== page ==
Fernandez credits the dress for an improvement in his career, saying, “I feel I have a voice now as an artist and as a designer.” He had previously created items for Gaga, including a costume for her music video of “Bad Romance” and went on to design a hat that Gaga wore at the 53rd Grammy Awards in February 2011.

The dress was exhibited in the Rock and Roll Museum of Fame and Hall of Fame in 2011 as part of an exhibition titled “Women Who Rock: Vision, Passion, Power”.

A poll by MyCelebrityFashion.co.uk ranked the dress as the most iconic outfit of 2010, beating Kate Middleton’s engagement dress second. Summing up the year 2010 through a series of lists, Time voted the Meat Dress as the 2010’s Best Fashion Statement.

When “Weird Al” Yankovic did a parody of Gaga’s Born This Way song titled “Perform This Way,” he included a lyric reference to the meat dress (“I tied the main rib to my foot / I covered myself with raw meat / I bet you never saw a slice Skirt meat is dressed this way ‘) and you had a dancer in a similar costume in the music video.

After the VMAs, the media tried to parse the meaning of the dress with suggestions from BBC News ranging from anti-fashion to feminism, aging, decadence and society’s attitude towards meat. Chef Fergus Henderson explained this meat attitude by saying, “People often don’t want meat to look like meat. They want it to be neatly packed in plastic from a supermarket. The PETA people have condemned the dress, and issued the statement.” Wearing a dress made from the wounds of dead cows is offensive enough to make a comment, but she must whisper in her ear that more people are upset about the butcher than they like her. The Vegetarian Society also condemned the dress, and issued a statement saying: “No matter how beautiful its presentation, the flesh of a tortured animal is the flesh of a tortured animal. It is sufficient for animals to die for food and they should not be killed because of such stunts.”

Another controversy over the dress was the issue of its authenticity. Brooks Barnes of the New York Times wrote that the dress is “a derivative” of the incarnation, a painting of a white-haired girl wearing a flesh dress by artist Mark Raiden. MTV’s Sharon Clot also noted the similarities between Gaga’s dress and Raiden’s painting. Raiden was reportedly upset that Gaga had not admitted that she was inspired by his work. Some in the art and fashion press have commented on the dress’s similarity to Vanitas: the Anorectic Albino flesh dress, a dress made of flesh made by Canadian sculptor Jana Steerback in 1987 that sparked a major controversy at the Canadian National Gallery in 1991. Karen Rosenberg from The New York Times compared The dress in a photo series of Francis Bacon posing with beef sides attached to its torso like wings in 1952, while the Daily Telegraph compared the dress to the original cover of the Beatles ‘1966 album Yesterday and Today, and noticed its resemblance to the cover of The Undertones’ 1984 All Wrapped Up, which featured a model She wears a dress and gloves made of chunks of meat (mostly bacon) held in place with plastic wrap and a hot dog collar. A meat dress was also designed by architects Diller Scofidio + Renfro in 2006. An earlier example of a dress made of flesh stitched together in the same way as a Lady Gaga’s meat dress was at the opening of the Graduate Gallery at Slade College of Art in London, England in July 1979, When artist Robert Connolly wore a two-piece sliced ​​salami suit.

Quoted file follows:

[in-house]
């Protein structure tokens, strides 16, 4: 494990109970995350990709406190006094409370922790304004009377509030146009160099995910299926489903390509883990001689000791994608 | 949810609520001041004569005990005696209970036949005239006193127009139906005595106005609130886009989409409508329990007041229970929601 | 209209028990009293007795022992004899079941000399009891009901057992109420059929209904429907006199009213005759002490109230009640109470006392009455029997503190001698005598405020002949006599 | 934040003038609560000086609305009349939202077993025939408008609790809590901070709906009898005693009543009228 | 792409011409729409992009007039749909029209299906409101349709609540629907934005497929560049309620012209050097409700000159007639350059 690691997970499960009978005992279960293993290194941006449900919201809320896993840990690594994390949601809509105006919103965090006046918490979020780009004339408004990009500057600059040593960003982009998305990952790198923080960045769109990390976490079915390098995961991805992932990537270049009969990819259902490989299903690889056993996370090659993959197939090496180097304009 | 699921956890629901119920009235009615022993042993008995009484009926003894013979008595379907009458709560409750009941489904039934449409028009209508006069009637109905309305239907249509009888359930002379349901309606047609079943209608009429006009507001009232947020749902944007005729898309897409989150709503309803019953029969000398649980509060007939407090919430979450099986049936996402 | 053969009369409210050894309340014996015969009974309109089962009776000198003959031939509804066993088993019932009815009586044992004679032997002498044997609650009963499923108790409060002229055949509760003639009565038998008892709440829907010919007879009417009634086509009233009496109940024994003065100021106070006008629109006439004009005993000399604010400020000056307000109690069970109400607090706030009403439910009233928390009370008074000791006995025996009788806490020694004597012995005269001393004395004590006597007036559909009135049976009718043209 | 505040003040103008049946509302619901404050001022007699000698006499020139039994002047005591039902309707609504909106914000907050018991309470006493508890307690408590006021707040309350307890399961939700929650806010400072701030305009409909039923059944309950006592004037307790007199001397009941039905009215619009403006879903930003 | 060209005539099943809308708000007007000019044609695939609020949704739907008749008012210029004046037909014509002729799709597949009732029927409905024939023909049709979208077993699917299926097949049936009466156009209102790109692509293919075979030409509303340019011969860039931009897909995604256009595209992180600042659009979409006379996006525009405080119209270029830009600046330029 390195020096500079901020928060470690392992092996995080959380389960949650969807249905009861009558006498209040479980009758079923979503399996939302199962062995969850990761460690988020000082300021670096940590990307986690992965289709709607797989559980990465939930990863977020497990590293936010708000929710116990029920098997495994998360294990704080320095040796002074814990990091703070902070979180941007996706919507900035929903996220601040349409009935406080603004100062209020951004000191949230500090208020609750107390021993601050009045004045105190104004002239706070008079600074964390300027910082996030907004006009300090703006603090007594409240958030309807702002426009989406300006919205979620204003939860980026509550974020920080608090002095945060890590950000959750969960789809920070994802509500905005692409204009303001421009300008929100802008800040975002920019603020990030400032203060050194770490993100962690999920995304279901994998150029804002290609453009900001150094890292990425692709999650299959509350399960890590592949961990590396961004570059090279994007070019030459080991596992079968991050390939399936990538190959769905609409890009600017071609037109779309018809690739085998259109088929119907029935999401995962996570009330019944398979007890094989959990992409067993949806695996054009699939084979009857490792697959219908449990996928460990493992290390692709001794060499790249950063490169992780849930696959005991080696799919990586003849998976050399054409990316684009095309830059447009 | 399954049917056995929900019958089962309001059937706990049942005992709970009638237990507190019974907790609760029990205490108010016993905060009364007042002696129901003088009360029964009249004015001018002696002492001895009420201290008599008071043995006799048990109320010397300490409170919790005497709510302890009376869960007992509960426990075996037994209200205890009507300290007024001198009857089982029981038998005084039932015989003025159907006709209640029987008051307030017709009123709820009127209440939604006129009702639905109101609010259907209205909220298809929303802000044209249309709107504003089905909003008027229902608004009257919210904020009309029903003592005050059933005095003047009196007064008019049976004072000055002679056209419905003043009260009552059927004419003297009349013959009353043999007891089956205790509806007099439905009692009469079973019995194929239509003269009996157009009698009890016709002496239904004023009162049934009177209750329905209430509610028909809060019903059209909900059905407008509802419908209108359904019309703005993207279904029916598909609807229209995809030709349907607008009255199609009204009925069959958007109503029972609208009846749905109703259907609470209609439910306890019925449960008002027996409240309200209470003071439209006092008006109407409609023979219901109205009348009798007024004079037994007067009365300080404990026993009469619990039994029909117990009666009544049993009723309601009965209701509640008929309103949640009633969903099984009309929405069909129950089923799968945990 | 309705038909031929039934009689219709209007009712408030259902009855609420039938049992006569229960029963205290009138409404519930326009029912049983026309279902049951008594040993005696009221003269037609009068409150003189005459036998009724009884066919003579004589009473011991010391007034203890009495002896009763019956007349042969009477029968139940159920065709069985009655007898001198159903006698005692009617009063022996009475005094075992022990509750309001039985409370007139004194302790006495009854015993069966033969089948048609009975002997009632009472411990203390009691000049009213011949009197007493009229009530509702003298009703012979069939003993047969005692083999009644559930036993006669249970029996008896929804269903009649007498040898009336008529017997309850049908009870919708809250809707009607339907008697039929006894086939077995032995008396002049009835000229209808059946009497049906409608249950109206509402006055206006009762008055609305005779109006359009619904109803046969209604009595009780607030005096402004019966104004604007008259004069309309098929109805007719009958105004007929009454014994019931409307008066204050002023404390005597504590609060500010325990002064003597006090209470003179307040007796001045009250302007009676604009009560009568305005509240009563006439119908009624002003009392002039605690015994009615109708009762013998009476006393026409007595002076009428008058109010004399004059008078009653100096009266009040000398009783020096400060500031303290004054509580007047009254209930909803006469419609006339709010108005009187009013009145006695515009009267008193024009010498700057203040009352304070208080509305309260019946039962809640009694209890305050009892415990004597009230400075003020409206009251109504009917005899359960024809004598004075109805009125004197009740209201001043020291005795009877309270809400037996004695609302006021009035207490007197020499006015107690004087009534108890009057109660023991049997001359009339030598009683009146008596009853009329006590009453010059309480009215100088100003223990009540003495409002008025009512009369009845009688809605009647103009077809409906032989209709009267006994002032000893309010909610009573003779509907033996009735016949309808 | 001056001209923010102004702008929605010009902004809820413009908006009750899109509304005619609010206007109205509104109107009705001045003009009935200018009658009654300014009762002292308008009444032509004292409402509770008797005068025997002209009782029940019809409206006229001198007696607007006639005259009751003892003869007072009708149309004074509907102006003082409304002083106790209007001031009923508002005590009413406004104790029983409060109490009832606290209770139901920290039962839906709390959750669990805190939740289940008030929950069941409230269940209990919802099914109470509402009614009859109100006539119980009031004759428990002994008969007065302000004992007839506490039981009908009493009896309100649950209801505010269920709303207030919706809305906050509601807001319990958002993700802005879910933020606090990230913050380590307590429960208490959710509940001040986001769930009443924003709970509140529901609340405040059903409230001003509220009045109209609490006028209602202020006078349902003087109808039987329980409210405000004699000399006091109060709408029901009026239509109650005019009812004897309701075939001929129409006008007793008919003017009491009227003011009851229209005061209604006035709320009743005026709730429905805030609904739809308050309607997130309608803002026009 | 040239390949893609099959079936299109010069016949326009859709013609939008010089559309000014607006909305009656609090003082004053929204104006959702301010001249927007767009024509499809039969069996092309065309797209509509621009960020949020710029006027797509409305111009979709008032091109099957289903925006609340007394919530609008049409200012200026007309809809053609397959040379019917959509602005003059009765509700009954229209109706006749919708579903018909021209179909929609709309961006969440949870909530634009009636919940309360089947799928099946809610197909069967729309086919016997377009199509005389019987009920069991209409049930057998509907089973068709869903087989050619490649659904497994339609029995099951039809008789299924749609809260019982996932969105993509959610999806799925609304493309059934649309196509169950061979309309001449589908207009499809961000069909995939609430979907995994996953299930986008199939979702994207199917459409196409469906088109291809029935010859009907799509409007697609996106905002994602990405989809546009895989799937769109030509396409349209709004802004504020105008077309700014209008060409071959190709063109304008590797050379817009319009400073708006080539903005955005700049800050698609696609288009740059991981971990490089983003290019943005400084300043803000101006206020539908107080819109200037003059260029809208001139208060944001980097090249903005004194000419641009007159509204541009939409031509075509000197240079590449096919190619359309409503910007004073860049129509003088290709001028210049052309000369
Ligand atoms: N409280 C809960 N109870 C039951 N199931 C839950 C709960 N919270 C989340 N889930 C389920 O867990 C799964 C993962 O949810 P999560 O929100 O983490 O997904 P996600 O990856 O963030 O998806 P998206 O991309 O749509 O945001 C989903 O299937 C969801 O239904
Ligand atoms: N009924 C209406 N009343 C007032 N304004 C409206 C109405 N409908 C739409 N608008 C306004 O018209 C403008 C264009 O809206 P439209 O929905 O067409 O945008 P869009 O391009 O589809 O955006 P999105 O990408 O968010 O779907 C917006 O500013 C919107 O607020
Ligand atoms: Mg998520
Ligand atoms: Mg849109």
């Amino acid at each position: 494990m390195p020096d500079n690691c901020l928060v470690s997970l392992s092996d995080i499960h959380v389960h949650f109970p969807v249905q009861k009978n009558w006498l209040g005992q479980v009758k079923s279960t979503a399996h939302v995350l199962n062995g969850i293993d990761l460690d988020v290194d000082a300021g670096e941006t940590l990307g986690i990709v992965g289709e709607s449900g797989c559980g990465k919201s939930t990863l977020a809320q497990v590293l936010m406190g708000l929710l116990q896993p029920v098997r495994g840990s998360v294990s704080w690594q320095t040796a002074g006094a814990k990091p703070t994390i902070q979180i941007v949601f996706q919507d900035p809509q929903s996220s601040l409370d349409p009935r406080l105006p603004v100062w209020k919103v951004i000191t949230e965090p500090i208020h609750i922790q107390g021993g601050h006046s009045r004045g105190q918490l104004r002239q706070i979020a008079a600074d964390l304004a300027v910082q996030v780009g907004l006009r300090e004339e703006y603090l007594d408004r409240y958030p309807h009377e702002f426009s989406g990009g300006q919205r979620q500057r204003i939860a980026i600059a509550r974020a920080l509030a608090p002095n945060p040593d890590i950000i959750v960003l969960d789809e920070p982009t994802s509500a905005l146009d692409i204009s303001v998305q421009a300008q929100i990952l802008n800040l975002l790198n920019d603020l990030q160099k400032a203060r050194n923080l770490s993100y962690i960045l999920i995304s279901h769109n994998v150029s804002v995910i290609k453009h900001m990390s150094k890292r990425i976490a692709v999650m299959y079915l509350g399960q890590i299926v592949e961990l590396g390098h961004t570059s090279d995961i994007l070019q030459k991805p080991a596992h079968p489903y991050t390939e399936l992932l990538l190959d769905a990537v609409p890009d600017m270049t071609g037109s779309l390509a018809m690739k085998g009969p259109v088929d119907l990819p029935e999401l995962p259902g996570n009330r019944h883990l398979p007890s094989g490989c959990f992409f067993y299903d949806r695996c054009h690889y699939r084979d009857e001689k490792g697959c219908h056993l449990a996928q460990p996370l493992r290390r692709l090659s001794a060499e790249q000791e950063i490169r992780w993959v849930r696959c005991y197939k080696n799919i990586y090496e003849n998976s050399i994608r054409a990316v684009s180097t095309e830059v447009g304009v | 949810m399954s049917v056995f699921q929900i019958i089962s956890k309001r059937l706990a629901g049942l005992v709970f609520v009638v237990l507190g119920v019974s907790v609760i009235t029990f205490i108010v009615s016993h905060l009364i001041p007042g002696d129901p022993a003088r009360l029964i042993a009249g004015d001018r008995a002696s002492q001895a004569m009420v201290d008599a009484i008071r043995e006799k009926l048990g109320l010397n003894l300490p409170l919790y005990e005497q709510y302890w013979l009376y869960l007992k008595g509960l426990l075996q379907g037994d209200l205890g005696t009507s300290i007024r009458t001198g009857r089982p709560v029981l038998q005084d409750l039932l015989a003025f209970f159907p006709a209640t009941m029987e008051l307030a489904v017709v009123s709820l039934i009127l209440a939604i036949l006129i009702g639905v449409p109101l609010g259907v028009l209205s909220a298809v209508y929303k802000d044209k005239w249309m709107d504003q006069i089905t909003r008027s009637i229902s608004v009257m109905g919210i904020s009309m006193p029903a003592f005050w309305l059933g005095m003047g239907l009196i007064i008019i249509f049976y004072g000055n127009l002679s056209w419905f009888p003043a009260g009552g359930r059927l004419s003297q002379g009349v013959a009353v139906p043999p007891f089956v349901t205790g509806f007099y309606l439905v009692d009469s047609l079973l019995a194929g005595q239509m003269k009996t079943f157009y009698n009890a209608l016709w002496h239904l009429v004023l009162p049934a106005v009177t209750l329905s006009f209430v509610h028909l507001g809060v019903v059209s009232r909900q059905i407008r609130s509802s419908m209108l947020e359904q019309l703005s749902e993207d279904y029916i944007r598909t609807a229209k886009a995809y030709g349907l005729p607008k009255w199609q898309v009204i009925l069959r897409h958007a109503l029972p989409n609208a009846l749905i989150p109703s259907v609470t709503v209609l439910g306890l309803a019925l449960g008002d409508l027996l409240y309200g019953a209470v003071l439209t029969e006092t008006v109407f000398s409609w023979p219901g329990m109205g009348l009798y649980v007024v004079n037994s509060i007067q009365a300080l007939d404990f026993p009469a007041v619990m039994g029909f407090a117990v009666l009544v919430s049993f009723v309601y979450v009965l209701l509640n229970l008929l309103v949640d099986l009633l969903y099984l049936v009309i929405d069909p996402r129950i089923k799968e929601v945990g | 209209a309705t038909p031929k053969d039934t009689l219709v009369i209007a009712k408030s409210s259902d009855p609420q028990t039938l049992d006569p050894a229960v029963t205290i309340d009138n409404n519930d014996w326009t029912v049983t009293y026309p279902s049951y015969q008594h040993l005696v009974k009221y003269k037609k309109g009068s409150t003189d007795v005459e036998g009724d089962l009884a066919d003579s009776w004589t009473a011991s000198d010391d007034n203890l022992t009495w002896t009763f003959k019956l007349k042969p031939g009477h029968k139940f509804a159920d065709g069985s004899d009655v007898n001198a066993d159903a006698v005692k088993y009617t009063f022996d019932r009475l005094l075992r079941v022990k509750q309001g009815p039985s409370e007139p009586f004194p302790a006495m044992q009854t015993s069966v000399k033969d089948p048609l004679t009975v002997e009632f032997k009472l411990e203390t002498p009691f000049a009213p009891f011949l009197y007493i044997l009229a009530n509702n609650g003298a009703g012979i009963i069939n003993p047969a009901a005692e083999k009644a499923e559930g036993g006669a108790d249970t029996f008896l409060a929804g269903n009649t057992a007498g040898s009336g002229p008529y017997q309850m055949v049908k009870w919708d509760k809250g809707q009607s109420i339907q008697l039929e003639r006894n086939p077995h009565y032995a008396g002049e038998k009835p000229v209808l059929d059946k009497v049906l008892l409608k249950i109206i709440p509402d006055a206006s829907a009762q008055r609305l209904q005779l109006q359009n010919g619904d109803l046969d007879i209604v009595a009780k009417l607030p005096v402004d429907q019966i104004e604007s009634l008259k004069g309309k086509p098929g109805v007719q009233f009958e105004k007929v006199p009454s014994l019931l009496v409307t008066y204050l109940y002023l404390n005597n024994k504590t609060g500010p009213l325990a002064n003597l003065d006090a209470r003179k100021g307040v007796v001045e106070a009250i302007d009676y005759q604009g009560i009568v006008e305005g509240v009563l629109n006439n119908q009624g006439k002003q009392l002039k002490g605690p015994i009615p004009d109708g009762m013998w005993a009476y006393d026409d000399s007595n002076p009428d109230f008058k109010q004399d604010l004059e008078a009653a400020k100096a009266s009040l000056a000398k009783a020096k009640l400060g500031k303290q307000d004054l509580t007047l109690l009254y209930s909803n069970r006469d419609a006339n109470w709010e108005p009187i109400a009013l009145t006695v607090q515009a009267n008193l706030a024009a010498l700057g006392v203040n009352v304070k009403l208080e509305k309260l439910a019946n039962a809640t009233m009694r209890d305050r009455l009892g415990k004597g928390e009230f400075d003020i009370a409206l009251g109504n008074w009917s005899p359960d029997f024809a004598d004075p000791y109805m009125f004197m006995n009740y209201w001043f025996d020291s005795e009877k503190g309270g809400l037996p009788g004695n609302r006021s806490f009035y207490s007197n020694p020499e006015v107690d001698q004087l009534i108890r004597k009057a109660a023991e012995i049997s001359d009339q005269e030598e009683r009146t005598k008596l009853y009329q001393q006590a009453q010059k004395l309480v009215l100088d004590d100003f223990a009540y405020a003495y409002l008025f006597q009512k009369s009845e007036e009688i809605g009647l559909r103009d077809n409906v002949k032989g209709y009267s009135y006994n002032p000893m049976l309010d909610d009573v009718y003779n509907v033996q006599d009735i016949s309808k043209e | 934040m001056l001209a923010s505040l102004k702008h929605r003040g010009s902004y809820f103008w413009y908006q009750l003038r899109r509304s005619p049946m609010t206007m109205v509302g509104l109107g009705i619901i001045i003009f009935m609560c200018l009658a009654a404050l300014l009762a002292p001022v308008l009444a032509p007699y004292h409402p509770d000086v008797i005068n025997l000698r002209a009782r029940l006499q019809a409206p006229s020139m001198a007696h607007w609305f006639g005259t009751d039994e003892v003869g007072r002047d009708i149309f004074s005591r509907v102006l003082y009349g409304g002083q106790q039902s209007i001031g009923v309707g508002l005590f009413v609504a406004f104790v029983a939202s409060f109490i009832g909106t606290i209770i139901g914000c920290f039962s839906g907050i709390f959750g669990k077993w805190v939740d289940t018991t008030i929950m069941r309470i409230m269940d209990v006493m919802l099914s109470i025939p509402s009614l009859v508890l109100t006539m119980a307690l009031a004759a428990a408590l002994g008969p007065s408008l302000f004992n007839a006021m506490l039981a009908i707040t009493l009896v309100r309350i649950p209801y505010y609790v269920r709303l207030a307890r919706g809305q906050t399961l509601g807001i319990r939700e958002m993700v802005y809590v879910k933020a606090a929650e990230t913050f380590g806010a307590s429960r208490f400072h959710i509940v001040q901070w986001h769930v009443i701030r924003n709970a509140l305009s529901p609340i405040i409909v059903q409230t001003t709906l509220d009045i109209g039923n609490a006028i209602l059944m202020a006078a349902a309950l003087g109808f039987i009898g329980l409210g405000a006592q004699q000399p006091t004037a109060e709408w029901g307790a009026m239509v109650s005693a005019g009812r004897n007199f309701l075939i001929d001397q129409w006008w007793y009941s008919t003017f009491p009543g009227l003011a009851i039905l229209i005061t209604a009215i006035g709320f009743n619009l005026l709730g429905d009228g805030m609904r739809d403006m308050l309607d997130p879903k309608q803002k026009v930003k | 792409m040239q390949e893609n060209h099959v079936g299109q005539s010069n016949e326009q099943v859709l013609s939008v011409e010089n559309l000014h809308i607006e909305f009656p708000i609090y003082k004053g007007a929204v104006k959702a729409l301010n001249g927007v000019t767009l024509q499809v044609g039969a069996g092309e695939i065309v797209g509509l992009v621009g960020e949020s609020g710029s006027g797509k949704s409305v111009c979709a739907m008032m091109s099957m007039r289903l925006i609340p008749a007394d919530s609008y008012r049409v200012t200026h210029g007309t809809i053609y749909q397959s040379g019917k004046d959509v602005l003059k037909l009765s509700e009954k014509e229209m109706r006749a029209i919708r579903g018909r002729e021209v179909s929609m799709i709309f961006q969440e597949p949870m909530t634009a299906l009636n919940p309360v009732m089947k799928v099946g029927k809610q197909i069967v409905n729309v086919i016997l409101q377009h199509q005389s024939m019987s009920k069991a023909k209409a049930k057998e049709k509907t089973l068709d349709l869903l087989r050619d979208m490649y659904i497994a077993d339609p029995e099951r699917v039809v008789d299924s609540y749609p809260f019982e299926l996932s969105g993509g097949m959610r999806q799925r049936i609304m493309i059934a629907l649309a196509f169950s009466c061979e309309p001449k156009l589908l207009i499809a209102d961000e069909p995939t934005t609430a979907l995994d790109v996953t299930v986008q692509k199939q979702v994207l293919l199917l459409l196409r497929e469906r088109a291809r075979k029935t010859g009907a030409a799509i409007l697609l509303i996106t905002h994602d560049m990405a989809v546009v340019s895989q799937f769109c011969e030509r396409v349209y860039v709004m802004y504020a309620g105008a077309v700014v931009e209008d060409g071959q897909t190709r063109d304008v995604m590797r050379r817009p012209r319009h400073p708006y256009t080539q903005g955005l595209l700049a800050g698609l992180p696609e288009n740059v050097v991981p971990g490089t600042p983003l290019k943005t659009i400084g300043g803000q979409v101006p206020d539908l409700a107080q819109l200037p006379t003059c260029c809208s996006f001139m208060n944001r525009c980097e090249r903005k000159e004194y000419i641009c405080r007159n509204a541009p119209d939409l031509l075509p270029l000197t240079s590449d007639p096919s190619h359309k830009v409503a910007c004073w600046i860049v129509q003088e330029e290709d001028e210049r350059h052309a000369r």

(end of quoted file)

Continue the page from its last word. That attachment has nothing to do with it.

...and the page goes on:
Some media sources suggested that the dress could be interpreted as anti-vegetarians. Vegetarian singer Morrissey stated that he felt the dress was acceptable as long as it was a social or political statement, and not just a “crazy idea”, noting that Leander Sterling was wearing a dress of meat in 1982 in protest. Against what she believed to be the men’s perception of a woman. Ellen DeGeneres introduced Gaga to a bikini made of vegetables when the singer appeared on her talk show, and the singer used the stage to respond to the controversy surrounding the dress saying, “… it has many explanations. For me this evening, if we don’t We stand up for what we believe in and if we don’t fight for our rights soon, we’ll get the same rights as meat on our bones. And I’m not a piece of meat. ”She further explained that she was also using the dress to highlight her distaste for the US military’s“ don’t ask, don’t tell ”policy